BEIJING (Reuters) – Profits earned by China’s industrial firms grew at their fastest pace in three months in June, indicating government spending is supporting the corporate sector though uneven growth and soft investment pose headwinds.

Profits in June rose 5.1 percent to 616.31 billion yuan ($92.40 billion), the National Bureau of Statistics (NBS) said on Wednesday, the fastest growth since March.

“The bottom line is that the worst has gone in terms of industrial profits,” said Raymond Yeung, an economist at ANZ in Hong Kong.

An employee works on an assembly line producing automobiles at a factory in Qingdao, Shandong Province, China, March 1, 2016.   REUTERS/Stringer
An employee works on an assembly line producing automobiles at a factory in Qingdao, Shandong Province, China, March 1, 2016. REUTERS/Stringer

He said the improvement in China’s upstream prices, as seen in the recent moderation in producer price index declines, points to a pickup in profits in the second half of the year.

Total profits for the first half stood at 3.0 trillion yuan, up 6.2 percent from the same period a year ago and compared with a 6.4 percent gain in the January to May period.

“June profits accelerated from May but unfavourable conditions for companies continue to exist,” NBS official He Ping said in a statement accompanying the data.

He added increased profits were spread unevenly across industries, with profit gains focussed on just a few industries including electronics, steel and oil processing.

Profits in the mining sector fell 83.6 percent in the first half from a year earlier.

Firms faced further difficulties accessing capital in June, he added.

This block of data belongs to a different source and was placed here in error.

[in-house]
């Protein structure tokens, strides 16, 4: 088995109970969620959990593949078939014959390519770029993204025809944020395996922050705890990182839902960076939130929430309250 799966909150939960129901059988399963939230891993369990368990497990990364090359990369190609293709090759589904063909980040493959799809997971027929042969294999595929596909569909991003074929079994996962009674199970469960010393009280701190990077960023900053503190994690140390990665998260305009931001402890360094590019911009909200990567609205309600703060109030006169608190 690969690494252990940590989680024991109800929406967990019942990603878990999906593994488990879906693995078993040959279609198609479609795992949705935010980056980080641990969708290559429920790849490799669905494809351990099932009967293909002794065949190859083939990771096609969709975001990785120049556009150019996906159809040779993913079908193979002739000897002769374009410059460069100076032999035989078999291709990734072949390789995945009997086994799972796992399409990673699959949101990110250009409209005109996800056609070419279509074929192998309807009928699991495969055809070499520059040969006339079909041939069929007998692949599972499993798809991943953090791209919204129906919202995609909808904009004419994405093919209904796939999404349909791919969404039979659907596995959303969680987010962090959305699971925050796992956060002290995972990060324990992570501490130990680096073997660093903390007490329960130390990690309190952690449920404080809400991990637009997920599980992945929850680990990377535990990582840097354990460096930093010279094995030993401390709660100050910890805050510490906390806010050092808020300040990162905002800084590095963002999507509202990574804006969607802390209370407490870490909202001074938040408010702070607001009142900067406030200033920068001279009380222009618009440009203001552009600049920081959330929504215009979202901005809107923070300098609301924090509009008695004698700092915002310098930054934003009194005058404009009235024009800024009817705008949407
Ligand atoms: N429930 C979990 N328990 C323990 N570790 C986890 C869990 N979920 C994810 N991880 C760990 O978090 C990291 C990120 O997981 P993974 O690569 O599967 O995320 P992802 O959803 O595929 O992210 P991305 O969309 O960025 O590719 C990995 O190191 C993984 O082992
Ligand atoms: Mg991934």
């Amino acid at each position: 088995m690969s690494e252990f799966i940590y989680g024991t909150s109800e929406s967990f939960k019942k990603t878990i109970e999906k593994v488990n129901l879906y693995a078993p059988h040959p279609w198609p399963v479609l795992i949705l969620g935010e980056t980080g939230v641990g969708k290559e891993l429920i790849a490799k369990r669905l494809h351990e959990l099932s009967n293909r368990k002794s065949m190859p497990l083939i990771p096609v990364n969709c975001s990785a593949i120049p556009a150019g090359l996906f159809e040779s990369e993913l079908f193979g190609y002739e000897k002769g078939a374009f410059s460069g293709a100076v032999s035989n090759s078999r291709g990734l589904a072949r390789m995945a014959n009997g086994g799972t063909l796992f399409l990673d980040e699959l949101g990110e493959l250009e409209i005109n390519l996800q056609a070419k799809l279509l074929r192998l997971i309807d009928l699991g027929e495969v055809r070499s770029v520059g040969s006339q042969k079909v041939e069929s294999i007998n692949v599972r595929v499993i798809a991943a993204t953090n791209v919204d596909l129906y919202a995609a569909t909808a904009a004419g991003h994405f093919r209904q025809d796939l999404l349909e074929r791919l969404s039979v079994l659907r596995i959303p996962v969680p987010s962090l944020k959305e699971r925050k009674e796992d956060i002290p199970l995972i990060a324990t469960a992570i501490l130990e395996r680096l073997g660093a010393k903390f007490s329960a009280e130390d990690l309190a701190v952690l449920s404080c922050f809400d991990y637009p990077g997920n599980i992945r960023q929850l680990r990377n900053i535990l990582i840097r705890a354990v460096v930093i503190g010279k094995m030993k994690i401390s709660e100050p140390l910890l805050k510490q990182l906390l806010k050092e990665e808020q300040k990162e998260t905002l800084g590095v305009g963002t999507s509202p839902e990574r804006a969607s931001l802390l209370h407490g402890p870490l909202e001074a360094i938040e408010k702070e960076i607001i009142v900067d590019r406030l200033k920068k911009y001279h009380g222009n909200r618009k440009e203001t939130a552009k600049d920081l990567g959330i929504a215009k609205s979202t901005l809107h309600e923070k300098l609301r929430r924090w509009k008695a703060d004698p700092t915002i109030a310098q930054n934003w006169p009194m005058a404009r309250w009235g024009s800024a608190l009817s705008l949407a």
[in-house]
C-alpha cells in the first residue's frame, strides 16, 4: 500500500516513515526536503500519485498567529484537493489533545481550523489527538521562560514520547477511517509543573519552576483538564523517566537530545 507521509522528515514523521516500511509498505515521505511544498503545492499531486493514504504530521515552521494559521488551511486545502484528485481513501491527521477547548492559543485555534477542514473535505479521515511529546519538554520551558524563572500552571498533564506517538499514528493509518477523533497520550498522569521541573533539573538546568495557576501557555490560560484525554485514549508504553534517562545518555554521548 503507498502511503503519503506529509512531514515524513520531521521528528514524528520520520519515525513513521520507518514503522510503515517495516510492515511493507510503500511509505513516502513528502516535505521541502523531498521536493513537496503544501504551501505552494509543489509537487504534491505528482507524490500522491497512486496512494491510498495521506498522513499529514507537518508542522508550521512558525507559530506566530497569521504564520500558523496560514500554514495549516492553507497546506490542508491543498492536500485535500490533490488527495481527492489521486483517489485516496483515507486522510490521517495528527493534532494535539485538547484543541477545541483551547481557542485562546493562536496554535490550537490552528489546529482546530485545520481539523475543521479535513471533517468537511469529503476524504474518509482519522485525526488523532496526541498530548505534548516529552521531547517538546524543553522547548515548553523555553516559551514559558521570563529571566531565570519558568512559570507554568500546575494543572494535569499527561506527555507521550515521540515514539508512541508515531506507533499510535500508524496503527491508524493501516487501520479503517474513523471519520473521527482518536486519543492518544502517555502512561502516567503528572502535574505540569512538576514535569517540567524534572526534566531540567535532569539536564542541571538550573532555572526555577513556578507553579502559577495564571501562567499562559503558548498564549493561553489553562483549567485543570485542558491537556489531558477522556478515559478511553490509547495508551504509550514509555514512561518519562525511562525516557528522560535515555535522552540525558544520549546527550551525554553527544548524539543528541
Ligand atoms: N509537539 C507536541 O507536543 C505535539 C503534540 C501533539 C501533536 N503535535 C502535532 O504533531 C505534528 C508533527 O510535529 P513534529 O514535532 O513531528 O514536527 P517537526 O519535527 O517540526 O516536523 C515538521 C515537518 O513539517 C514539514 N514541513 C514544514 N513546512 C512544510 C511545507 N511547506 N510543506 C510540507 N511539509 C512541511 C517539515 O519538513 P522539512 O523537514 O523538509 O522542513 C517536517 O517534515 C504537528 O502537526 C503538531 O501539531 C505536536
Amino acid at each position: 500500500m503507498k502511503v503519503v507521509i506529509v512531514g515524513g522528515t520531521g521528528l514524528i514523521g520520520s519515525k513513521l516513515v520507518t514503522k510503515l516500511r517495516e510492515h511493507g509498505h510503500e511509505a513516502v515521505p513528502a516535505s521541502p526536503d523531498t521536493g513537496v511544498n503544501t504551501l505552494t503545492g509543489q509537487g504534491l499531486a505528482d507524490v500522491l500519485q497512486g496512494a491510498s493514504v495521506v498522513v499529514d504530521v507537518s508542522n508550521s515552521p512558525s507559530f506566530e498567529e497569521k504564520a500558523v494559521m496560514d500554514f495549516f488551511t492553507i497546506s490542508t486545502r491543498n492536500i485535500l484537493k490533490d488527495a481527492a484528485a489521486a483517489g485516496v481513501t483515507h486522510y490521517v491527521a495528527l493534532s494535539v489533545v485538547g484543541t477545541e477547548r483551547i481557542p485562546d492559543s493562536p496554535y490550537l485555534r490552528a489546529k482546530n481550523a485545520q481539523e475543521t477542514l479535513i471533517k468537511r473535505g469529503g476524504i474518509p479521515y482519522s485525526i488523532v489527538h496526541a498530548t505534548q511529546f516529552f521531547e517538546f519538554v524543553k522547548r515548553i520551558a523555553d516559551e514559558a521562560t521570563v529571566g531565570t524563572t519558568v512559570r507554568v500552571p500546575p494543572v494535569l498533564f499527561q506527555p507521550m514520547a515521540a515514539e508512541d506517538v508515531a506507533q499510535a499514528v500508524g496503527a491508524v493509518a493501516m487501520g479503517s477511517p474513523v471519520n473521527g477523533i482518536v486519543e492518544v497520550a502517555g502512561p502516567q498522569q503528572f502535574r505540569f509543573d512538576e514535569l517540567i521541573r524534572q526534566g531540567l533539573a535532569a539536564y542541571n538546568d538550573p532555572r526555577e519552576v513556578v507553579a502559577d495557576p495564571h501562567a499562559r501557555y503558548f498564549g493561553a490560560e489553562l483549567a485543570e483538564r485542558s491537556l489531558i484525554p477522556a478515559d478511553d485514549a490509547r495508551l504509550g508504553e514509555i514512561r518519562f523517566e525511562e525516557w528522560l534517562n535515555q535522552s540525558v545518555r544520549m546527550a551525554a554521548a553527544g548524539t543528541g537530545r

The data, which covers large enterprises with annual revenues of at least 20 million yuan, come as investment cools and growth in home prices eased.

China’s economy expanded 6.7 percent in the second quarter, but the slightly better than estimated growth rate comes amid a dangerous rise in both debt costs and inefficient loans to state firms. Private investment remains weak, with high funding costs becoming a major obstacle for private enterprises, according to the state planner.

Across several industrial sectors, lukewarm demand and a campaign aimed at reducing surplus has taken a toll on some of the largest state-owned firms.

Sinopec, the country’s largest refiner, last week said crude oil production fell 11.4 percent on year. Meanwhile, China National Building Material co. said it expects a substantial drop in profits in the first half due to a fall in cement prices.

Liabilities at China’s industrial firms rose 4.6 percent in June from the same point last year, easing from 4.9 percent growth at the end of May.

On Monday, a senior official from the state planner said China should increase government investment and not compete with private investment.

Profits at China’s state firms fell 8.5 percent in the first half, the Ministry of Finance said on Monday.

(Reporting by Beijing Monitoring Desk and Sue-Lin Wong; Editing by Sam Holmes)

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